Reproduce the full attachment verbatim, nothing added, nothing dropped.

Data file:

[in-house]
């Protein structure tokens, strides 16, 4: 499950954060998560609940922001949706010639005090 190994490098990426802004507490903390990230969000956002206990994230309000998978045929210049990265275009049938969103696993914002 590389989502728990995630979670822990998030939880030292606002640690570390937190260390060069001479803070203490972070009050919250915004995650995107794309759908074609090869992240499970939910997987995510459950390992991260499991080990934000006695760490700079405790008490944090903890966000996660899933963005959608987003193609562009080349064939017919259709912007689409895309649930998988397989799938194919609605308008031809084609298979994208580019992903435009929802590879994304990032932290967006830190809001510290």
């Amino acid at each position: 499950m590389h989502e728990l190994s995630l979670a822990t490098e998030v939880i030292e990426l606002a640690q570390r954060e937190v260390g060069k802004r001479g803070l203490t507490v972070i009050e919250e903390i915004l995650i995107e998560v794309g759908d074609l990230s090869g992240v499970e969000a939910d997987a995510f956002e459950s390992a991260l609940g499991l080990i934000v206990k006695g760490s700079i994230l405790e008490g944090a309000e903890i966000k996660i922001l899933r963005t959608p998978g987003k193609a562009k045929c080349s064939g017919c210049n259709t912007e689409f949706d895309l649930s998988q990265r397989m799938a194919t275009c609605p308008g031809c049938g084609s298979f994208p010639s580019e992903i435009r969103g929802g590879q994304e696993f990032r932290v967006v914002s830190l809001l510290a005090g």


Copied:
[in-house]
């Protein structure tokens, strides 16, 4: 499950954060998560609940922001949706010639005090 190994490098990426802004507490903390990230969000956002206990994230309000998978045929210049990265275009049938969103696993914002 590389989502728990995630979670822990998030939880030292606002640690570390937190260390060069001479803070203490972070009050919250915004995650995107794309759908074609090869992240499970939910997987995510459950390992991260499991080990934000006695760490700079405790008490944090903890966000996660899933963005959608987003193609562009080349064939017919259709912007689409895309649930998988397989799938194919609605308008031809084609298979994208580019992903435009929802590879994304990032932290967006830190809001510290």
């Amino acid at each position: 499950m590389h989502e728990l190994s995630l979670a822990t490098e998030v939880i030292e990426l606002a640690q570390r954060e937190v260390g060069k802004r001479g803070l203490t507490v972070i009050e919250e903390i915004l995650i995107e998560v794309g759908d074609l990230s090869g992240v499970e969000a939910d997987a995510f956002e459950s390992a991260l609940g499991l080990i934000v206990k006695g760490s700079i994230l405790e008490g944090a309000e903890i966000k996660i922001l899933r963005t959608p998978g987003k193609a562009k045929c080349s064939g017919c210049n259709t912007e689409f949706d895309l649930s998988q990265r397989m799938a194919t275009c609605p308008g031809c049938g084609s298979f994208p010639s580019e992903i435009r969103g929802g590879q994304e696993f990032r932290v967006v914002s830190l809001l510290a005090g």